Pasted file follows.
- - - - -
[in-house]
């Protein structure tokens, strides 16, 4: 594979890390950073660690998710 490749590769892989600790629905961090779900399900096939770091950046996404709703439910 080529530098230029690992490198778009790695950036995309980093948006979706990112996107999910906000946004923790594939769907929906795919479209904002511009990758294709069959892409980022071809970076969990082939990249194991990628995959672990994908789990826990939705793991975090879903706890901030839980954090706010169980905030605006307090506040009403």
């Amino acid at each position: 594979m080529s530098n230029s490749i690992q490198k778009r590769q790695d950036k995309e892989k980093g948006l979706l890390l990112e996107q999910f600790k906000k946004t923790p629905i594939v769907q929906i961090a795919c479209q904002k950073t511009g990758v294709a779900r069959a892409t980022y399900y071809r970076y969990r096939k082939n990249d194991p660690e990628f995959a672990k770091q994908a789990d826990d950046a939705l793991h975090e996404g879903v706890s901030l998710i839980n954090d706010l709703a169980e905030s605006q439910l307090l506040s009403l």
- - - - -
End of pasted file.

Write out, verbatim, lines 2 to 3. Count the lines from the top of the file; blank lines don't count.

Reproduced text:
């Protein structure tokens, strides 16, 4: 594979890390950073660690998710 490749590769892989600790629905961090779900399900096939770091950046996404709703439910 080529530098230029690992490198778009790695950036995309980093948006979706990112996107999910906000946004923790594939769907929906795919479209904002511009990758294709069959892409980022071809970076969990082939990249194991990628995959672990994908789990826990939705793991975090879903706890901030839980954090706010169980905030605006307090506040009403």
């Amino acid at each position: 594979m080529s530098n230029s490749i690992q490198k778009r590769q790695d950036k995309e892989k980093g948006l979706l890390l990112e996107q999910f600790k906000k946004t923790p629905i594939v769907q929906i961090a795919c479209q904002k950073t511009g990758v294709a779900r069959a892409t980022y399900y071809r970076y969990r096939k082939n990249d194991p660690e990628f995959a672990k770091q994908a789990d826990d950046a939705l793991h975090e996404g879903v706890s901030l998710i839980n954090d706010l709703a169980e905030s605006q439910l307090l506040s009403l």